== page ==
8 “Healthy” Snacks That Aren’t As Healthy As They Seem

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Snacking can be an essential party of a healthy diet, but it’s hard to pick between what’s deceivingly healthy and what actually is. It can feel impossible finding a snack that’s tasty and filling, so people fall back on pre-conceived notions of healthy treats. Here are a few of those snacks, and a few alternatives to them.

1. Fruit Juice

Fruit juices are often loaded with as much sugar as soda and are devoid of the fiber that helps with digestion and slows down the absorption of sugar.

Healthy swap: Instead of juice, reach for a piece of fruit — it’ll have less sugar and more filling fiber to help you reach your daily recommended intake of 25 and 38 grams for women and men, respectively..

2. Flavored Yogurt

Yogurt can be a great snack but flavored yogurt is often quite high in added sugar, especially the low- and fat-free varieties that rely on lots of added sugar so they still taste good even with the fat removed.

Healthy swap: Stick with plain Greek yogurt and add your own fruit to the mix. It’ll have more protein, be a lot more satiating, and keep your blood sugar more stable

3. Microwave Popcorn

Store-bought popcorn options can be excessively high in sodium. Each bag contains more than your suggested allowance of 2,300 milligrams per day!

Healthy swap: Pop your own popcorn by placing a quarter cup of popcorn kernels in a paper bag, and microwaving, add a little butter, salt, pepper.

4. Breakfast Cereal

Most breakfast cereal— even the seemingly healthy kind — is made with an excess of added sugar, with sugar listed as the second or third ingredient.

Healthy swap: Pick a cereal made with whole grains and high fiber content, like Kashi GoLean Crunch or Barbara’s Multigrain Squarefuls.

5. Sports Drinks

Most sports drinks — like Gatorade and Powerade, for example — respectively have about 34 grams and 52.5 grams of sugar per standard bottle. Outside doing really long workouts (like half marathons), most healthy adults don’t actually need the infusion of carbs and electrolytes that sports drinks provide.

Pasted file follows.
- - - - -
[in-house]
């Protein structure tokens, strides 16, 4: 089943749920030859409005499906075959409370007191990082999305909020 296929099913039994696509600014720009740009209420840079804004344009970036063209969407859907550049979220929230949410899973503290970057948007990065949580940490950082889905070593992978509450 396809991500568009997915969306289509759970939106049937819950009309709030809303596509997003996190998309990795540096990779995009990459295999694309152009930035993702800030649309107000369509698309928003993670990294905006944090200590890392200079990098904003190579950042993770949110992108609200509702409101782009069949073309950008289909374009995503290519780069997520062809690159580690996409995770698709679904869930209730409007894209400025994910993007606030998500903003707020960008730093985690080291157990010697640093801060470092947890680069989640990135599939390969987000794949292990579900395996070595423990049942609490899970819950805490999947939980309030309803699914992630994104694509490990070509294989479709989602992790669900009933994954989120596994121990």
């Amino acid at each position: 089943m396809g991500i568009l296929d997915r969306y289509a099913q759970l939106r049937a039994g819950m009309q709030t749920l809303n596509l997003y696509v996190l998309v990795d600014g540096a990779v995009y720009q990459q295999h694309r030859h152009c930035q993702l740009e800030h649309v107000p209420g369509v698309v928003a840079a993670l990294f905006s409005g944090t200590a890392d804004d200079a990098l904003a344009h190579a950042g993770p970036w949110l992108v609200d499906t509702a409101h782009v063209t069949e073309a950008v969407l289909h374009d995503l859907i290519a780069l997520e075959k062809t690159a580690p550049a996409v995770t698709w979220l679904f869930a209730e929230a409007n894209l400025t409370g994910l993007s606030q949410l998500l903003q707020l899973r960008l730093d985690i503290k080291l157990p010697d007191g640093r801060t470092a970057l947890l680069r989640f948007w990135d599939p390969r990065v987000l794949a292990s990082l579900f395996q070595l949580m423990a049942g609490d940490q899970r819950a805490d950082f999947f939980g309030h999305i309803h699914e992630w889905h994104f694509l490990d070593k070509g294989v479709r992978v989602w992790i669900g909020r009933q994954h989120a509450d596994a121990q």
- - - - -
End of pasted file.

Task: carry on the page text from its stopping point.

Healthy swap: Use water to stay hydrated and jazz it up with citrus, cucumber, or fruit if it’s too boring.

6. Granola Bars

The idea of granola is great — whole grains mixed with some fruit for flavor and nuts for healthy fats and protein. But prepackaged granola tends to be high on the flavor and low on the nutrition.

Healthy swap: Look for, or make, bars low in added sugar and additives, like Larabars, which contain nine ingredients or less and come without preservatives or artificial ingredients.

7. Pre-Flavored Instant Oatmeal

Packets of flavored, instant-cooking oatmeal tend to be high in sugar and made from oats that are highly processed to ensure a faster cooking time. These will be lower in fiber and provide less satiety, and ultimately not keep you that full for long.

Healthy swap: Opt for steel-cut or rolled oats made without added flavoring, sugar, or preservatives. Both options are less processed are digested at a lower rate, and will keep you fuller longer.

8. Reduced / Fat-free Snacks

Most fat-free or reduced-fat snacks — be it chocolate pudding, peanut butter, or cookies — have an extra helping of sugar, salt, or both, to make sure the food tastes as good without the missing ingredient.

Healthy swap: Healthy fats in moderation help you maintain a feeling of fullness, provide our bodies with stores of energy, and can improve cholesterol levels, so don’t rule these out. Instead, choose good fats like nuts or peanut butter with a banana.